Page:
3) Who is your target market?

Our magical, personalised books are perfect for children up to the age of 7.

4) What results do you hope to see over the next few years?

More creative superpowers – for grownups and for kids. We want to create the best personal content for children and to keep blending print and engineering in ways that have never done before.

5) What will be next for Lost My Name?

Whatever we do in the future, we’ll always emphasise an approach of ideas and creativity over format, a transition from digital to physical and bonding over babysitting a child with a screen.

 

Startup snapshot: Futureproofs

life as a freelancerJohn Pettigrew is CEO and Founder of Futureproofs, where he is trying to make editors’ lives better with software designed for the jobs they actually do. A recovering editor himself, John has been working in publishing since 1997, including stints on academic journals, educational textbooks, and print and digital materials of all kinds. Here we interviewed John on Futureproofs and what’s next in the pipeline.

1) What exactly is Futureproofs?

Futureproofs lets you proofread effectively on-screen. It provides simple markup based on the BSI (or Chicago) standard, effective collaboration and powerful project management with real-time data. Bottom line, it helps publishing teams to publish their books at the required quality, faster and more cheaply.

2) What problem does it solve?

Many of us still proofread on paper – it’s simple, reliable and well-understood. But it’s also slow, surprisingly expensive and not environmentally friendly. But the existing software isn’t really designed for proofreading, so it’s slow and clumsy, which translates to ‘more expensive’. Futureproofs is designed specifically for publishing, based on long experience of the industry.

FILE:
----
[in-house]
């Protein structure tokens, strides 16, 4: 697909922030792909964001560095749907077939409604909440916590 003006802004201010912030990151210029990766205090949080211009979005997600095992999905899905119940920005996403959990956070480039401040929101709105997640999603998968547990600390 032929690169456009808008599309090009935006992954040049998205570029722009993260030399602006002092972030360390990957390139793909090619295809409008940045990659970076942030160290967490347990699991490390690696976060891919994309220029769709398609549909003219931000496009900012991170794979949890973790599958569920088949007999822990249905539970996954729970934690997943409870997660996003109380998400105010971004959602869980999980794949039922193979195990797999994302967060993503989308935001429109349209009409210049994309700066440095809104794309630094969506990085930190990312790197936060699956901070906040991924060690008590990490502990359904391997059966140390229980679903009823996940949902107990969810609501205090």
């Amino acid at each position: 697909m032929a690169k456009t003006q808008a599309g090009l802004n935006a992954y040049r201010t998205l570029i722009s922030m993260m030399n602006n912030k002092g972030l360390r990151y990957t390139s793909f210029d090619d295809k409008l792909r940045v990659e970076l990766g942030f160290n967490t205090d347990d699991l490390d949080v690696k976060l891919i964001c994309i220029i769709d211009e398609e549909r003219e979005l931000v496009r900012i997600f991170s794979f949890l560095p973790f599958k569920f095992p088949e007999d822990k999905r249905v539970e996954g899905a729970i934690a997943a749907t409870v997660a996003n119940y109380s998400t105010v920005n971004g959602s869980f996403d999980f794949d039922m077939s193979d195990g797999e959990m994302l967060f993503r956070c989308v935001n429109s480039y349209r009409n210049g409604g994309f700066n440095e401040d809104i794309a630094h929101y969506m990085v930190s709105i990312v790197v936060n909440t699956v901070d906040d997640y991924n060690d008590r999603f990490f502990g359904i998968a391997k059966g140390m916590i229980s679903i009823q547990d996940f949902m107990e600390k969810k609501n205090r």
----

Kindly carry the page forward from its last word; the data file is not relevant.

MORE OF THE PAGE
3) Who is your target market?

Currently, we’re targeting illustrated-book publishers – education, trade non-fiction and children’s. But Futureproofs can work for anyone who’s creating books, magazines or large-scale documents. We have customers who publish mostly narrative text, and we’re also talking to several academic publishers.

4) What results do you hope to see over the next few years?

I set up Futureproofs to make editors’ lives better. So, I hope that we’ll help to build a confident editorial community that can do its job effectively and demonstrate its value to the wider publishing industry (traditional and self-publishers alike). And for Futureproofs to be the default choice for proofreading!

5) What will be next for Futureproofs?

We’re always releasing new features for Futureproofs (usually a couple of times a month). The next Big Thing, though, will be support for ebooks via the EPUB format (they’re a real pain to check at the moment), which is coming later this year, probably around the Frankfurt Book Fair in October.

Read more on the Futureproofs blog and website.

Books On The Underground

On launching Books On The Underground: Hollie Belton interview

You just finished that amazing book you’ve been reading, and you want to share it with the world? Well that’s what Hollie Belton wanted to do, so she created Books On The Underground. Here Stephanie Cox interviews Hollie about how it all works and what we should look out for next from the creative due behind this successful venture.

1. Please introduce yourself, and the others behind Books on the Underground, and give us a brief overview of your careers?

I’m Hollie, I started Books on the Underground in November 2012. I’m originally from Lincolnshire, but I moved to London 7 years ago after graduating from university. I’m a Creative at an Advertising agency, where I’ve been for the last 4 years. I met my BOTU partner, Cordelia, on Twitter. She reached out to me to to help out and now has become an integral part of the project and we’ve been doing it together ever since.